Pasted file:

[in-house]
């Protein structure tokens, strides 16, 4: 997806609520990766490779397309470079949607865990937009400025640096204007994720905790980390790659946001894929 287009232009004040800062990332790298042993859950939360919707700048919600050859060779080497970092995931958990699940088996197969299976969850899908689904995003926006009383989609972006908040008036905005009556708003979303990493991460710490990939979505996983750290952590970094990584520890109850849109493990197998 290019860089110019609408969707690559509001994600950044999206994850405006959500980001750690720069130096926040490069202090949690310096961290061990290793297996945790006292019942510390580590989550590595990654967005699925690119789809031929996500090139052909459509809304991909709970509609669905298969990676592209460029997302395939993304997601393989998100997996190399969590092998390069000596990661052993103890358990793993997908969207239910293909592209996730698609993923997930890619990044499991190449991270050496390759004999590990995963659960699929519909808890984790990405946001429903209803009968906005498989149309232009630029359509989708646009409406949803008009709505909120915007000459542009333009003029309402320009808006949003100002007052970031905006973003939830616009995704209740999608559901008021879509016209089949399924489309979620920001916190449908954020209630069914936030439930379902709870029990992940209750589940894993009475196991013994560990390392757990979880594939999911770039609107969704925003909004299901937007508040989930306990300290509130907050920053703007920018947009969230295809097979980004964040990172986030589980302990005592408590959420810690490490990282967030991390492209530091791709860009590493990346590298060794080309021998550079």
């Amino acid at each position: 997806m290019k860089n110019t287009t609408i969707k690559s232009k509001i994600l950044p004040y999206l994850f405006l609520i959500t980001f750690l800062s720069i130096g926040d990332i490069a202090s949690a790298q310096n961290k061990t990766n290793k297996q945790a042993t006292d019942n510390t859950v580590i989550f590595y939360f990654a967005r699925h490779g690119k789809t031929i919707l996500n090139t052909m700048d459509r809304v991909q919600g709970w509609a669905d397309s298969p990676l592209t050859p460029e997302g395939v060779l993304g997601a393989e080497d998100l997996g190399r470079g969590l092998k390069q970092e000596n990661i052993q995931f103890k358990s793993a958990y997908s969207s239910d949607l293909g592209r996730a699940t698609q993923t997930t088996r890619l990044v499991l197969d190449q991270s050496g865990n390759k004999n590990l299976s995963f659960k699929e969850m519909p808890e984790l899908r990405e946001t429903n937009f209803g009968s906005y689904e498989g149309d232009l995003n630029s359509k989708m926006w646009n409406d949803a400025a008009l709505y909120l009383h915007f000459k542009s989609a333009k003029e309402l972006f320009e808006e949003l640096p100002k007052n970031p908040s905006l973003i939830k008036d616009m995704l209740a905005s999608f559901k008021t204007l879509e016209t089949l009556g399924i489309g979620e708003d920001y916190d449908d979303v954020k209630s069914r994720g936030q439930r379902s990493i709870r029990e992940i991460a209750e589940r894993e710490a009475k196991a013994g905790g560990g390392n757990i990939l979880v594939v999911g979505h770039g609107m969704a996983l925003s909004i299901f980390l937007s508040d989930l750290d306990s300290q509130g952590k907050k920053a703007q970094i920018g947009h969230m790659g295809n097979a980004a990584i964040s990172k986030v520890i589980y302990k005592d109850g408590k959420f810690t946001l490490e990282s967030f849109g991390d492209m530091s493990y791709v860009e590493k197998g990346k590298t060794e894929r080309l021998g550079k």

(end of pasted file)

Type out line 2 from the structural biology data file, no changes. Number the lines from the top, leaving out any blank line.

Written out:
């Protein structure tokens, strides 16, 4: 997806609520990766490779397309470079949607865990937009400025640096204007994720905790980390790659946001894929 287009232009004040800062990332790298042993859950939360919707700048919600050859060779080497970092995931958990699940088996197969299976969850899908689904995003926006009383989609972006908040008036905005009556708003979303990493991460710490990939979505996983750290952590970094990584520890109850849109493990197998 290019860089110019609408969707690559509001994600950044999206994850405006959500980001750690720069130096926040490069202090949690310096961290061990290793297996945790006292019942510390580590989550590595990654967005699925690119789809031929996500090139052909459509809304991909709970509609669905298969990676592209460029997302395939993304997601393989998100997996190399969590092998390069000596990661052993103890358990793993997908969207239910293909592209996730698609993923997930890619990044499991190449991270050496390759004999590990995963659960699929519909808890984790990405946001429903209803009968906005498989149309232009630029359509989708646009409406949803008009709505909120915007000459542009333009003029309402320009808006949003100002007052970031905006973003939830616009995704209740999608559901008021879509016209089949399924489309979620920001916190449908954020209630069914936030439930379902709870029990992940209750589940894993009475196991013994560990390392757990979880594939999911770039609107969704925003909004299901937007508040989930306990300290509130907050920053703007920018947009969230295809097979980004964040990172986030589980302990005592408590959420810690490490990282967030991390492209530091791709860009590493990346590298060794080309021998550079």